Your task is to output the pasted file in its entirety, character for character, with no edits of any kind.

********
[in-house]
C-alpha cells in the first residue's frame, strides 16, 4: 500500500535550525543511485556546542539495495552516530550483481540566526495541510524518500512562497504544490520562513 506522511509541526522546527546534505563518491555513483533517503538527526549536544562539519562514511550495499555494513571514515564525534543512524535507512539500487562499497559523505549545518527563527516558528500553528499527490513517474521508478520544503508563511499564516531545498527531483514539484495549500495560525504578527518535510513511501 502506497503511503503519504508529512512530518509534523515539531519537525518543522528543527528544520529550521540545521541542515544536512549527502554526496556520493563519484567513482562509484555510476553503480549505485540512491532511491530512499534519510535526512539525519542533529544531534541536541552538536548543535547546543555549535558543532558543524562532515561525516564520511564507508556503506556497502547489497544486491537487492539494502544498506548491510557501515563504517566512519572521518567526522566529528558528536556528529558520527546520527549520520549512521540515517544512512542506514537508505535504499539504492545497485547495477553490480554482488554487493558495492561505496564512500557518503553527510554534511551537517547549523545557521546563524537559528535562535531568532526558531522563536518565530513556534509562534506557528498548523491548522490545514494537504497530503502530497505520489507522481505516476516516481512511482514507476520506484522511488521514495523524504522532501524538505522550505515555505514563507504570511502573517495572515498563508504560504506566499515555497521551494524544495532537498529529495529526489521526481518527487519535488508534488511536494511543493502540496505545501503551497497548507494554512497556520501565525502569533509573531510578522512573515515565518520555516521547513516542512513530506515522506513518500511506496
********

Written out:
[in-house]
C-alpha cells in the first residue's frame, strides 16, 4: 500500500535550525543511485556546542539495495552516530550483481540566526495541510524518500512562497504544490520562513 506522511509541526522546527546534505563518491555513483533517503538527526549536544562539519562514511550495499555494513571514515564525534543512524535507512539500487562499497559523505549545518527563527516558528500553528499527490513517474521508478520544503508563511499564516531545498527531483514539484495549500495560525504578527518535510513511501 502506497503511503503519504508529512512530518509534523515539531519537525518543522528543527528544520529550521540545521541542515544536512549527502554526496556520493563519484567513482562509484555510476553503480549505485540512491532511491530512499534519510535526512539525519542533529544531534541536541552538536548543535547546543555549535558543532558543524562532515561525516564520511564507508556503506556497502547489497544486491537487492539494502544498506548491510557501515563504517566512519572521518567526522566529528558528536556528529558520527546520527549520520549512521540515517544512512542506514537508505535504499539504492545497485547495477553490480554482488554487493558495492561505496564512500557518503553527510554534511551537517547549523545557521546563524537559528535562535531568532526558531522563536518565530513556534509562534506557528498548523491548522490545514494537504497530503502530497505520489507522481505516476516516481512511482514507476520506484522511488521514495523524504522532501524538505522550505515555505514563507504570511502573517495572515498563508504560504506566499515555497521551494524544495532537498529529495529526489521526481518527487519535488508534488511536494511543493502540496505545501503551497497548507494554512497556520501565525502569533509573531510578522512573515515565518520555516521547513516542512513530506515522506513518500511506496